What is in this article?:
- Social media: The next agricultural frontier
- Being used successfully
- One Virginia farmer flips his steering wheel forward on the tractor and lets the GPS navigation take over as he sits back and Tweets.
- Another farmer admitted on a national TV program that he’s glad his church has poor cell phone reception; otherwise he’d Tweet through the entire sermon.
- As in any frontier, the boundaries are being pushed back every day as new forms of media come onboard.
The father of one of our employees used to say that he was born 100 or 200 years too late. He wanted to be a pioneer, to paddle a canoe for Lewis and Clark or work on the first transcontinental railroad.
After his wife died, he was confounded by the mysteries of the microwave, the TV remote and the answering machine. So one day when he threatened to set up his camp stove in the kitchen, our employee said to him, “It’s not too late, Dad. Be a pioneer. Learn how to use the microwave.”
Sometimes we need a nudge like that in agriculture.
Today most farmers use computers, the internet, cell phones, smart phones, perhaps even PDAs like tablets or notebooks. But when it comes to Social Media, many still lag behind. That may mean they are missing great opportunities to interact with and educate the public, not to mention promote their farms and their products.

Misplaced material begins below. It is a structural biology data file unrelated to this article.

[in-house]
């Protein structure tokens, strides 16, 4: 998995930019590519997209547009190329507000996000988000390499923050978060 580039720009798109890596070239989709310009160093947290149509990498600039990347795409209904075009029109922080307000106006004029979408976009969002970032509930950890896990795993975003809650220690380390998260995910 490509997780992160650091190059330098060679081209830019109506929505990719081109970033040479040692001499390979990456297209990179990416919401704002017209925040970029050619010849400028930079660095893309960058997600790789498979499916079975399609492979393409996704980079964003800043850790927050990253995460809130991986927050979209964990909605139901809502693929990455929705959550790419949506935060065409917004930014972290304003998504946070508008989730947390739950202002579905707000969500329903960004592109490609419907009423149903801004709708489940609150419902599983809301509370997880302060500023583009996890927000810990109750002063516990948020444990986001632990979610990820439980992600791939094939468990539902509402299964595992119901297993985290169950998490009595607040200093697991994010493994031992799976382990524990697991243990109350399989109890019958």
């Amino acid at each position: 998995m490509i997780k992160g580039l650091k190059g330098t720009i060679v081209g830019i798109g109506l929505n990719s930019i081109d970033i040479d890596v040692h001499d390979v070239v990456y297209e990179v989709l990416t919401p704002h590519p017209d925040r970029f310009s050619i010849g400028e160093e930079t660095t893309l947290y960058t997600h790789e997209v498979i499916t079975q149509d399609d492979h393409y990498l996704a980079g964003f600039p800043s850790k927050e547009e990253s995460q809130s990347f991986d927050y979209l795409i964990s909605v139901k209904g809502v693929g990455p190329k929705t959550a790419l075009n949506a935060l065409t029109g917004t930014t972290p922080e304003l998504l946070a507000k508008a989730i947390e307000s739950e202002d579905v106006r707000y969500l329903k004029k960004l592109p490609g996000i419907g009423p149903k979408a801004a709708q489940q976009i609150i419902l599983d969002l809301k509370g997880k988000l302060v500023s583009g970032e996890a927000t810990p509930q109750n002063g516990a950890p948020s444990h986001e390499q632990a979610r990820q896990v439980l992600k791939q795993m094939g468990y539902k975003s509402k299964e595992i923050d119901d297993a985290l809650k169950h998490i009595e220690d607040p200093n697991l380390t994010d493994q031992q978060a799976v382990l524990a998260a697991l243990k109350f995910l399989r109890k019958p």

Let me ask a simple question to see how Social Media Savvy (SMS) you are. What do the 2010 Person of the Year and the 2010 Word of the Year have in common? Here’s a hint: the Person of the Year is Mark Zuckerberg and the Word of the Year is crackberry. If you knew the answer even before the hint, congratulations, you are SMS. If even the hint has you scratching your head, you may need some help getting comfortable in this relatively new world of Social Media. But first, let me answer the question — Mark Zuckerberg is the founder and CEO of Facebook and a crackberry is someone who is addicted to his or her smart phone.
I don’t know if I’m a crackberry or not. Certainly I’ve never done what one farmer does who flips his steering wheel forward on the tractor and lets the GPS navigation take over as he sits back and Tweets. And another admitted on a national TV program that he’s glad his church has poor cell phone reception; otherwise he’d Tweet through the entire sermon.
While I may not qualify as a bona fide crackberry, my comments about Social Media are serious. As Commissioner of the Virginia Department of Agriculture and Consumer Services (VDACS), one of my jobs is to be a spokesperson for agriculture. I’m learning more and more each day that I must use Social Media to do that most effectively. I’m learning this from my children, age nine and five.
My daughter, who is in the fourth grade, recently came home explaining how much she loved a new application she used on an ipad in class and asked when she could have her own Facebook page. Suddenly I realized that Social Media is here to stay.